Following the cleaning step, the aluminum surfaces are rinsed with water to remove the cleaning solution. The aluminum surface may then be treated with coating solutions or siccative finish coating compositions well known to the art. Also, pre-rinse of the aluminum surfaces with water prior to the cleaning step is sometimes beneficial in reducing the amount of contaminants that would otherwise enter the cleaning bath.
Using the cleaning solutions of the present invention in the processes of the present invention results in a number of useful advantages. For example, as stated above, the present compositions do not contain fluorides, which have problems involving handling, attack of metal equipment, and disposal.
The present processes are relatively low temperature processes, resulting in decreased operating expense and fuel conservation.
Also, the present invention compositions produce aluminum surfaces having unusually high gloss, a distinct advantage to certain container customers where a frosty appearance will show through their labeling on the containers. The present compositions produce this superior gloss by having a lower aluminum dissolution rate compared to fluoride-containing prior art compositions.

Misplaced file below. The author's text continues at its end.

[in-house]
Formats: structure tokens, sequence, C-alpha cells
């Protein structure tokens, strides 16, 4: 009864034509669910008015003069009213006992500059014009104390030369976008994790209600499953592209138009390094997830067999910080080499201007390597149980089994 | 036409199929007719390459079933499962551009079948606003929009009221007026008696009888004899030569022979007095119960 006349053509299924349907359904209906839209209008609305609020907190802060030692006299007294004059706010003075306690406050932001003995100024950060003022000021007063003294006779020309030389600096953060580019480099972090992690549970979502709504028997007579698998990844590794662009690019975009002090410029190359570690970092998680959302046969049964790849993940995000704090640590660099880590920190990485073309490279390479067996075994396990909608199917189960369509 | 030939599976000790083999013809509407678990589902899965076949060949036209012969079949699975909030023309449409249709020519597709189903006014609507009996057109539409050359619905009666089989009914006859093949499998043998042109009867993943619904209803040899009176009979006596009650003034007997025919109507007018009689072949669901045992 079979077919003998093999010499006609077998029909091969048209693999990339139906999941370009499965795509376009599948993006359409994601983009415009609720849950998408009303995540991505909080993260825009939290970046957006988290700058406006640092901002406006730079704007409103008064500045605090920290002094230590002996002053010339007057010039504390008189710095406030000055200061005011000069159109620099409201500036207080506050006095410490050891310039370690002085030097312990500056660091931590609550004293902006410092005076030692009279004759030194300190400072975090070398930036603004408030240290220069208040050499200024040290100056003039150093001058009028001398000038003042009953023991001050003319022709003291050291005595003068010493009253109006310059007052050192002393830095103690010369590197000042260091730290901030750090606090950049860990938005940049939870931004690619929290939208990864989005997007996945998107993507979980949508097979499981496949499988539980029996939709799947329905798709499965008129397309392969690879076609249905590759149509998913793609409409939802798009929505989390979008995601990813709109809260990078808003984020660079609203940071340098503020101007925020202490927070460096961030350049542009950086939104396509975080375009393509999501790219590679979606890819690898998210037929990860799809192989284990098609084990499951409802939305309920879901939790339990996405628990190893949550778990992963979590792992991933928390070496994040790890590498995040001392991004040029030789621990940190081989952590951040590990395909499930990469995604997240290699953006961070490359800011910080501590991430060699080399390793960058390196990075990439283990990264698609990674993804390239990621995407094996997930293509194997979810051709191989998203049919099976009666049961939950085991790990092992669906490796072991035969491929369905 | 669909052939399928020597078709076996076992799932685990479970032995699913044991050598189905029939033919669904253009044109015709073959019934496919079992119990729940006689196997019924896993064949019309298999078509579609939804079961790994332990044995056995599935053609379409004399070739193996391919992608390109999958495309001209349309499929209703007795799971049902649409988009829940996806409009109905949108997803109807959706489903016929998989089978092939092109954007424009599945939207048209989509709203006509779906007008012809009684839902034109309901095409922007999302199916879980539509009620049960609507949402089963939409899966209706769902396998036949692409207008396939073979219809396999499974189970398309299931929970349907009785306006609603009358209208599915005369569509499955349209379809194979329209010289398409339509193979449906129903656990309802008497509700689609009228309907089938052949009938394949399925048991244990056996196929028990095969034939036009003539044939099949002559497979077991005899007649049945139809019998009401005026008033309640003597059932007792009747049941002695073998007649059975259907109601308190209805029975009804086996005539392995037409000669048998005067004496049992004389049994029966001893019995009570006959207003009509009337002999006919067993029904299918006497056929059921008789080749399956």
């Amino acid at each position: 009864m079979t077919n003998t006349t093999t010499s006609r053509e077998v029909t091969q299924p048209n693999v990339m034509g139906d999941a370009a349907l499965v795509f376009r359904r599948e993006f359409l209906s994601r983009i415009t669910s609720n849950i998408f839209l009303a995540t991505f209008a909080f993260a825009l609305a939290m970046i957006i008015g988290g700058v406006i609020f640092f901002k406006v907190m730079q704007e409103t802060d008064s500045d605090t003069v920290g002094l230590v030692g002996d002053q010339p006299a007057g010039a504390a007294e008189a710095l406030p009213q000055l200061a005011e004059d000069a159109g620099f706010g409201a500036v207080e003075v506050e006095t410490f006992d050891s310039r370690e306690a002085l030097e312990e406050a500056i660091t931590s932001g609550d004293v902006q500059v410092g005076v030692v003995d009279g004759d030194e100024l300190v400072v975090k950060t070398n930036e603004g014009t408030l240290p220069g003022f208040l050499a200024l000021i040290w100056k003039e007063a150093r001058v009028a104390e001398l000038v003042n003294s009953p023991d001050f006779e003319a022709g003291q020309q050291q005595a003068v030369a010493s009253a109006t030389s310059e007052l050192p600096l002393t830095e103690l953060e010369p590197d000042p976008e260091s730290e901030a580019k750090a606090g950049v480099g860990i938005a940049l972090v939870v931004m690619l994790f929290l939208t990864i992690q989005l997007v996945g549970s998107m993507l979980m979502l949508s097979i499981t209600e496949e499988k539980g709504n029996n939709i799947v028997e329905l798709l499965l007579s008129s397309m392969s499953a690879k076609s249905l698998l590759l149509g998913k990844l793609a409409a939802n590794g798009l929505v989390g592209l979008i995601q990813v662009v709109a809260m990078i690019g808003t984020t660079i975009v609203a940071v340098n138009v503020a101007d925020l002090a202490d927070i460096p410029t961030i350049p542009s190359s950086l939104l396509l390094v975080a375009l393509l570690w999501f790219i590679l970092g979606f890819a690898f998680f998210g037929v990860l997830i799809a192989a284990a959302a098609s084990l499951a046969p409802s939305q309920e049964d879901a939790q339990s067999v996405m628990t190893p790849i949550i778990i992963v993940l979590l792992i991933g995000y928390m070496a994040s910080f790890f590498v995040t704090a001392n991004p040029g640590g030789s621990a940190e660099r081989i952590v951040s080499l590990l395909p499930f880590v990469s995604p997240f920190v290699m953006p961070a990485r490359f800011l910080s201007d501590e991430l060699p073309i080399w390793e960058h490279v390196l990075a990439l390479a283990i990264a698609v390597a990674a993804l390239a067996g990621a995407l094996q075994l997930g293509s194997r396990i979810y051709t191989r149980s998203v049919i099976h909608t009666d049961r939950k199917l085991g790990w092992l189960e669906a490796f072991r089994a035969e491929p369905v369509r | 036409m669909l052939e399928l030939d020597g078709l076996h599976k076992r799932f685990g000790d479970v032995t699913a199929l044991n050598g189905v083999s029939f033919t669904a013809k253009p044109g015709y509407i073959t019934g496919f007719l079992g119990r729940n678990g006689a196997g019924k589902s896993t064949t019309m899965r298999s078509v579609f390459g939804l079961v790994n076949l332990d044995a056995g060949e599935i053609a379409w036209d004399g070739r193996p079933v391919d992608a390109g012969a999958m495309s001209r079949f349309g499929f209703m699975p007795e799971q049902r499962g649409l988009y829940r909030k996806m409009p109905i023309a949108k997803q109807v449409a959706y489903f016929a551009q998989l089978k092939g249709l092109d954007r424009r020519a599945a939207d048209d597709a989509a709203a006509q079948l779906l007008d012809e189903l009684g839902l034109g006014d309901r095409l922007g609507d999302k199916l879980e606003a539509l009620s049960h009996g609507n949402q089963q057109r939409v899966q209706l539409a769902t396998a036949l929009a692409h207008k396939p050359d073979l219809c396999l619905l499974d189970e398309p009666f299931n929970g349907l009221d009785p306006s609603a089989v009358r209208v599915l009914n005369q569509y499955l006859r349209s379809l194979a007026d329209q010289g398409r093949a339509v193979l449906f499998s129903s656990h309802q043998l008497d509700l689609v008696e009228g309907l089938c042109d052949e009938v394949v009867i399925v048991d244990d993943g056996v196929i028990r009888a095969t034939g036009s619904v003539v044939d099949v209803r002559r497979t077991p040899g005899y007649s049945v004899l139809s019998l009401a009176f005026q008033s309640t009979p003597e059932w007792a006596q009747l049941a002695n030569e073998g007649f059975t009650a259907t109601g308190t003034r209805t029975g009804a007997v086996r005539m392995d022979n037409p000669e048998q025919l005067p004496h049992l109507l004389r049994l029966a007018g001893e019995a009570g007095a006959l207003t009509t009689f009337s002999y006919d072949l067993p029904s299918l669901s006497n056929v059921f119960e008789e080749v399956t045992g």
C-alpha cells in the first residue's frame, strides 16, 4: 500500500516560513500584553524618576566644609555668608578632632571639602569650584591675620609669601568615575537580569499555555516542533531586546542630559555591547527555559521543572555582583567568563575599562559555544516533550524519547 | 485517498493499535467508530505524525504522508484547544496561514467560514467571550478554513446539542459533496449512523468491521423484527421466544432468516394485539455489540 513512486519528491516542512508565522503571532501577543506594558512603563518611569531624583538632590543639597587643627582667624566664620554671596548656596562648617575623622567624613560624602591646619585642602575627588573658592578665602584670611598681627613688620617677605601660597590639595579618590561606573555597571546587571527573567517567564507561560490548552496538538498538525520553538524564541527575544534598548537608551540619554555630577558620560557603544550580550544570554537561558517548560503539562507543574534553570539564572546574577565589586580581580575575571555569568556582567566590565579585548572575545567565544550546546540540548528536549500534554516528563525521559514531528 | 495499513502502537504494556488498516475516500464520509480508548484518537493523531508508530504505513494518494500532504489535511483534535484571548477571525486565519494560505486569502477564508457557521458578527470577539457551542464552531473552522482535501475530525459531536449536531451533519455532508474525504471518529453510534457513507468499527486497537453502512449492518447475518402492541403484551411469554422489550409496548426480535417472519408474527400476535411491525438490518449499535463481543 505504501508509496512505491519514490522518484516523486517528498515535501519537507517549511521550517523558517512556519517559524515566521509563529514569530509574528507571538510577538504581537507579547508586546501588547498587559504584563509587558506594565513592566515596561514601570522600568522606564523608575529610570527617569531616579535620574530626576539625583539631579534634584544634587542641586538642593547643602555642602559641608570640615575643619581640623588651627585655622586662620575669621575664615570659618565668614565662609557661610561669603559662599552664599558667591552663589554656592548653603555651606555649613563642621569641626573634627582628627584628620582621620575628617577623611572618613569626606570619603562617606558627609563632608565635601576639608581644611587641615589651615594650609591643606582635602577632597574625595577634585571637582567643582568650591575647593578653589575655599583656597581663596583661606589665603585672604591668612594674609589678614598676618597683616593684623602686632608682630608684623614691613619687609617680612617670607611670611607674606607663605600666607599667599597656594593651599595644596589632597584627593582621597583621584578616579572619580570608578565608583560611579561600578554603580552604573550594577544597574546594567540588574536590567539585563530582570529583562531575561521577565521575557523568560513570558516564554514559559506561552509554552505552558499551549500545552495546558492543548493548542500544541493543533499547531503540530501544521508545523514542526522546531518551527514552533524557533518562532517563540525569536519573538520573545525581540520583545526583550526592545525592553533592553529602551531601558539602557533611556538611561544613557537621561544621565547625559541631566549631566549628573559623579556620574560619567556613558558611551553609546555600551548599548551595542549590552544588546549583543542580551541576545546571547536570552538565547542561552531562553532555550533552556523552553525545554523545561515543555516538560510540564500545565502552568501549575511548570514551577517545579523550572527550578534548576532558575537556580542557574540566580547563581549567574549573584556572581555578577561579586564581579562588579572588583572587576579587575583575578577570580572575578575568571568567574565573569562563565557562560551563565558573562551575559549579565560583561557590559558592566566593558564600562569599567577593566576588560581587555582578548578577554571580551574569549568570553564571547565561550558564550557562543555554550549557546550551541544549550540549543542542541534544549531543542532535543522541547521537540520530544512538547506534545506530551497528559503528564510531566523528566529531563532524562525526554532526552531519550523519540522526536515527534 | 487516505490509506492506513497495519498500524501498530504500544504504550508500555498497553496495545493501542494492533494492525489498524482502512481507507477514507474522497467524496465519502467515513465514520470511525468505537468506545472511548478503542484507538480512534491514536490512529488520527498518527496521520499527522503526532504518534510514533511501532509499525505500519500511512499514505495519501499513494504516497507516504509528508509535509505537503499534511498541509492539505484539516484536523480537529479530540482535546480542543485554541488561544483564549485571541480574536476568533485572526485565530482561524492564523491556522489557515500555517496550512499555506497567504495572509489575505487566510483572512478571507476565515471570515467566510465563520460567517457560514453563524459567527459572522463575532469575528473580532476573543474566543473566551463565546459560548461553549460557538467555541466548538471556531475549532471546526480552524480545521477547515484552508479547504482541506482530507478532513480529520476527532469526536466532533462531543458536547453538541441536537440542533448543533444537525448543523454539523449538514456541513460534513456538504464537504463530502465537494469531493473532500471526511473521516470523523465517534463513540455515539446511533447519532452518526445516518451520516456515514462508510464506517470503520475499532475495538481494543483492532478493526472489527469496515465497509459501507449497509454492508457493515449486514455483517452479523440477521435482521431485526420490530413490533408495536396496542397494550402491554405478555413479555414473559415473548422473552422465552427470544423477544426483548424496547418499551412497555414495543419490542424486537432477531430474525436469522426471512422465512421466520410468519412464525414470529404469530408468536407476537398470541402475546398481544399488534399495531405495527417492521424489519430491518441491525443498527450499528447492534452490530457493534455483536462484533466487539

Furthermore, the present compositions produce cleaned aluminum cans that are free of dome staining.
In addition, the compositions of the invention provide excellent lubricating oil removing capability, resulting in aluminum containers that are free of water breaks.